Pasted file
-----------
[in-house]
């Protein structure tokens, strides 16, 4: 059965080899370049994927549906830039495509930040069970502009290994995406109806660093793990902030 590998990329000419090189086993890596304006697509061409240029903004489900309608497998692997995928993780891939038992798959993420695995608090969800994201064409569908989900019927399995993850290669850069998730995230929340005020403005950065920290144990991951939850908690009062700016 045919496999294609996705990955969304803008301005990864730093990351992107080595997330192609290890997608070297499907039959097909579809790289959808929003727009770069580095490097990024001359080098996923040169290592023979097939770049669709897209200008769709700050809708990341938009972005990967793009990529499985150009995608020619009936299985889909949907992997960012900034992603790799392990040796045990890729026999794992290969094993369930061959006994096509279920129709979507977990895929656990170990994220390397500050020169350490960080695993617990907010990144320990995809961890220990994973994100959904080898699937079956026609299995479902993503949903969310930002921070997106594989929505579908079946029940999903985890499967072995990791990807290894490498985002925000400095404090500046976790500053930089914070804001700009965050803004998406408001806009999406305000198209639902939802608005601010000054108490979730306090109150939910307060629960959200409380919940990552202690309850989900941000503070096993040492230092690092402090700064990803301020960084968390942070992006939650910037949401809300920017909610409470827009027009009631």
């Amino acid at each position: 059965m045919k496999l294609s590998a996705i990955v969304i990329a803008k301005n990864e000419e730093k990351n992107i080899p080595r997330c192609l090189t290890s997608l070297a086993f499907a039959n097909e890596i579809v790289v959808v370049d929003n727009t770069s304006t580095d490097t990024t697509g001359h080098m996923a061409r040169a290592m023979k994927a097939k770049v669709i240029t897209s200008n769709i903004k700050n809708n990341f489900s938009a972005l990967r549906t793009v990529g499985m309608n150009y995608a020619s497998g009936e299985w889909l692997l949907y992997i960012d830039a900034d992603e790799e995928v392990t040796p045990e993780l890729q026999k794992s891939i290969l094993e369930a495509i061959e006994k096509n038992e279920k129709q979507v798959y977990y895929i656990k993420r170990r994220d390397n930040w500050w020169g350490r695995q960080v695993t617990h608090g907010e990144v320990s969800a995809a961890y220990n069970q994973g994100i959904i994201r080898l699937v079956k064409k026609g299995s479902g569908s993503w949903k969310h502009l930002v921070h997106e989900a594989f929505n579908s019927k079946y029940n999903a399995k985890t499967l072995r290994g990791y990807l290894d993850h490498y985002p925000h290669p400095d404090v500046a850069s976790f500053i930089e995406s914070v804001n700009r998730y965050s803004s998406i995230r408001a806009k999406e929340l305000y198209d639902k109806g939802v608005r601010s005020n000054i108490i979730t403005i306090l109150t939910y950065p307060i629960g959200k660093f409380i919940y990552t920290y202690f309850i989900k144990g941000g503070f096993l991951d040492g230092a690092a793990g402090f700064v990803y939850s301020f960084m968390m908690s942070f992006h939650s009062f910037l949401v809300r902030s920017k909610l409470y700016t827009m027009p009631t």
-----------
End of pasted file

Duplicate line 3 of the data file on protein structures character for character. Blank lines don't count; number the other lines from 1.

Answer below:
């Amino acid at each position: 059965m045919k496999l294609s590998a996705i990955v969304i990329a803008k301005n990864e000419e730093k990351n992107i080899p080595r997330c192609l090189t290890s997608l070297a086993f499907a039959n097909e890596i579809v790289v959808v370049d929003n727009t770069s304006t580095d490097t990024t697509g001359h080098m996923a061409r040169a290592m023979k994927a097939k770049v669709i240029t897209s200008n769709i903004k700050n809708n990341f489900s938009a972005l990967r549906t793009v990529g499985m309608n150009y995608a020619s497998g009936e299985w889909l692997l949907y992997i960012d830039a900034d992603e790799e995928v392990t040796p045990e993780l890729q026999k794992s891939i290969l094993e369930a495509i061959e006994k096509n038992e279920k129709q979507v798959y977990y895929i656990k993420r170990r994220d390397n930040w500050w020169g350490r695995q960080v695993t617990h608090g907010e990144v320990s969800a995809a961890y220990n069970q994973g994100i959904i994201r080898l699937v079956k064409k026609g299995s479902g569908s993503w949903k969310h502009l930002v921070h997106e989900a594989f929505n579908s019927k079946y029940n999903a399995k985890t499967l072995r290994g990791y990807l290894d993850h490498y985002p925000h290669p400095d404090v500046a850069s976790f500053i930089e995406s914070v804001n700009r998730y965050s803004s998406i995230r408001a806009k999406e929340l305000y198209d639902k109806g939802v608005r601010s005020n000054i108490i979730t403005i306090l109150t939910y950065p307060i629960g959200k660093f409380i919940y990552t920290y202690f309850i989900k144990g941000g503070f096993l991951d040492g230092a690092a793990g402090f700064v990803y939850s301020f960084m968390m908690s942070f992006h939650s009062f910037l949401v809300r902030s920017k909610l409470y700016t827009m027009p009631t």